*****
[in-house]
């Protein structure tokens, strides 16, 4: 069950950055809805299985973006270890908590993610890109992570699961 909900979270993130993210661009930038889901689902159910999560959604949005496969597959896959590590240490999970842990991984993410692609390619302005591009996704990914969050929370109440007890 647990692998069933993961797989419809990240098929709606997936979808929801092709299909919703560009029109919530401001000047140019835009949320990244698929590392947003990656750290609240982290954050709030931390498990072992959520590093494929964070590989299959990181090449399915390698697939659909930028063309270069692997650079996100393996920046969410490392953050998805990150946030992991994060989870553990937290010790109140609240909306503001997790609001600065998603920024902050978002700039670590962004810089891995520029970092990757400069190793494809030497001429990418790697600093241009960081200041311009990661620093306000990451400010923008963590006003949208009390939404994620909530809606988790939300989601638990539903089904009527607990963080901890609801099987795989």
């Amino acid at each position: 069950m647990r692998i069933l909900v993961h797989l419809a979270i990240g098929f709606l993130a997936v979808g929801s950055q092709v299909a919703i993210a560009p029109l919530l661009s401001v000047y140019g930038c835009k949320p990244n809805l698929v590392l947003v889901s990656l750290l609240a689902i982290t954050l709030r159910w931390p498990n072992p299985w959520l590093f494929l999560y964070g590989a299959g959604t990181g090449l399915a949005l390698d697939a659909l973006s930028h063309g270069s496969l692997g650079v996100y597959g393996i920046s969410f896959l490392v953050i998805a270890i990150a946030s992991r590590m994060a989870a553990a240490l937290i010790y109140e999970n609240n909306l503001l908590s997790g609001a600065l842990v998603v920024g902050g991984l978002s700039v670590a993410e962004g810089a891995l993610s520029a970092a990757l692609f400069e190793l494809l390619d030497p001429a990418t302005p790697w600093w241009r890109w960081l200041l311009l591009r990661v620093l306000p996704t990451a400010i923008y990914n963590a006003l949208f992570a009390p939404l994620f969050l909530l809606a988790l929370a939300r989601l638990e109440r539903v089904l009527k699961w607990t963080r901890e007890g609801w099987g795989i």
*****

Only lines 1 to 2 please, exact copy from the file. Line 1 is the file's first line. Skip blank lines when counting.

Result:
[in-house]
């Protein structure tokens, strides 16, 4: 069950950055809805299985973006270890908590993610890109992570699961 909900979270993130993210661009930038889901689902159910999560959604949005496969597959896959590590240490999970842990991984993410692609390619302005591009996704990914969050929370109440007890 647990692998069933993961797989419809990240098929709606997936979808929801092709299909919703560009029109919530401001000047140019835009949320990244698929590392947003990656750290609240982290954050709030931390498990072992959520590093494929964070590989299959990181090449399915390698697939659909930028063309270069692997650079996100393996920046969410490392953050998805990150946030992991994060989870553990937290010790109140609240909306503001997790609001600065998603920024902050978002700039670590962004810089891995520029970092990757400069190793494809030497001429990418790697600093241009960081200041311009990661620093306000990451400010923008963590006003949208009390939404994620909530809606988790939300989601638990539903089904009527607990963080901890609801099987795989």